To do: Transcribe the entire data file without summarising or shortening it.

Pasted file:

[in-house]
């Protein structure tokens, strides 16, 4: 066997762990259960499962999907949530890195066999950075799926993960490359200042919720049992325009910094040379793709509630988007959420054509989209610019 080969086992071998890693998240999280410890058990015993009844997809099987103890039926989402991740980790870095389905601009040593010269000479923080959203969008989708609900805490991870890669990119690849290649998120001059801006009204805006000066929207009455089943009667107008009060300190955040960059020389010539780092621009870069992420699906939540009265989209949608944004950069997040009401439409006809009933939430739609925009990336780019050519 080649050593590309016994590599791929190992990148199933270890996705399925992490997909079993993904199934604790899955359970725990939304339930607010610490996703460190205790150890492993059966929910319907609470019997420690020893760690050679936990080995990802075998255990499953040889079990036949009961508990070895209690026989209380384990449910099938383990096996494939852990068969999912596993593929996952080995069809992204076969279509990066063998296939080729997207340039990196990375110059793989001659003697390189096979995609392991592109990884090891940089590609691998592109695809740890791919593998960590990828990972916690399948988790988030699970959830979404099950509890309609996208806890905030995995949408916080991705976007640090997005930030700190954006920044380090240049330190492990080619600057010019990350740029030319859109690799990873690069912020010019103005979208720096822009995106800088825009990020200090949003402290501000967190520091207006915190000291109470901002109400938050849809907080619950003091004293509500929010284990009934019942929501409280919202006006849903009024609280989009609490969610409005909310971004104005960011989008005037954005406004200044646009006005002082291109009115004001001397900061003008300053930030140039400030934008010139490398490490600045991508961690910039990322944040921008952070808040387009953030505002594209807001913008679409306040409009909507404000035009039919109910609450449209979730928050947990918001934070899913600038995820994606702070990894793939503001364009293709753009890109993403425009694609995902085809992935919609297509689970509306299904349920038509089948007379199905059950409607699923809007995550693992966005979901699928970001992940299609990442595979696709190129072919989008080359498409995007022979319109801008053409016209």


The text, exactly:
[in-house]
């Protein structure tokens, strides 16, 4: 066997762990259960499962999907949530890195066999950075799926993960490359200042919720049992325009910094040379793709509630988007959420054509989209610019 080969086992071998890693998240999280410890058990015993009844997809099987103890039926989402991740980790870095389905601009040593010269000479923080959203969008989708609900805490991870890669990119690849290649998120001059801006009204805006000066929207009455089943009667107008009060300190955040960059020389010539780092621009870069992420699906939540009265989209949608944004950069997040009401439409006809009933939430739609925009990336780019050519 080649050593590309016994590599791929190992990148199933270890996705399925992490997909079993993904199934604790899955359970725990939304339930607010610490996703460190205790150890492993059966929910319907609470019997420690020893760690050679936990080995990802075998255990499953040889079990036949009961508990070895209690026989209380384990449910099938383990096996494939852990068969999912596993593929996952080995069809992204076969279509990066063998296939080729997207340039990196990375110059793989001659003697390189096979995609392991592109990884090891940089590609691998592109695809740890791919593998960590990828990972916690399948988790988030699970959830979404099950509890309609996208806890905030995995949408916080991705976007640090997005930030700190954006920044380090240049330190492990080619600057010019990350740029030319859109690799990873690069912020010019103005979208720096822009995106800088825009990020200090949003402290501000967190520091207006915190000291109470901002109400938050849809907080619950003091004293509500929010284990009934019942929501409280919202006006849903009024609280989009609490969610409005909310971004104005960011989008005037954005406004200044646009006005002082291109009115004001001397900061003008300053930030140039400030934008010139490398490490600045991508961690910039990322944040921008952070808040387009953030505002594209807001913008679409306040409009909507404000035009039919109910609450449209979730928050947990918001934070899913600038995820994606702070990894793939503001364009293709753009890109993403425009694609995902085809992935919609297509689970509306299904349920038509089948007379199905059950409607699923809007995550693992966005979901699928970001992940299609990442595979696709190129072919989008080359498409995007022979319109801008053409016209």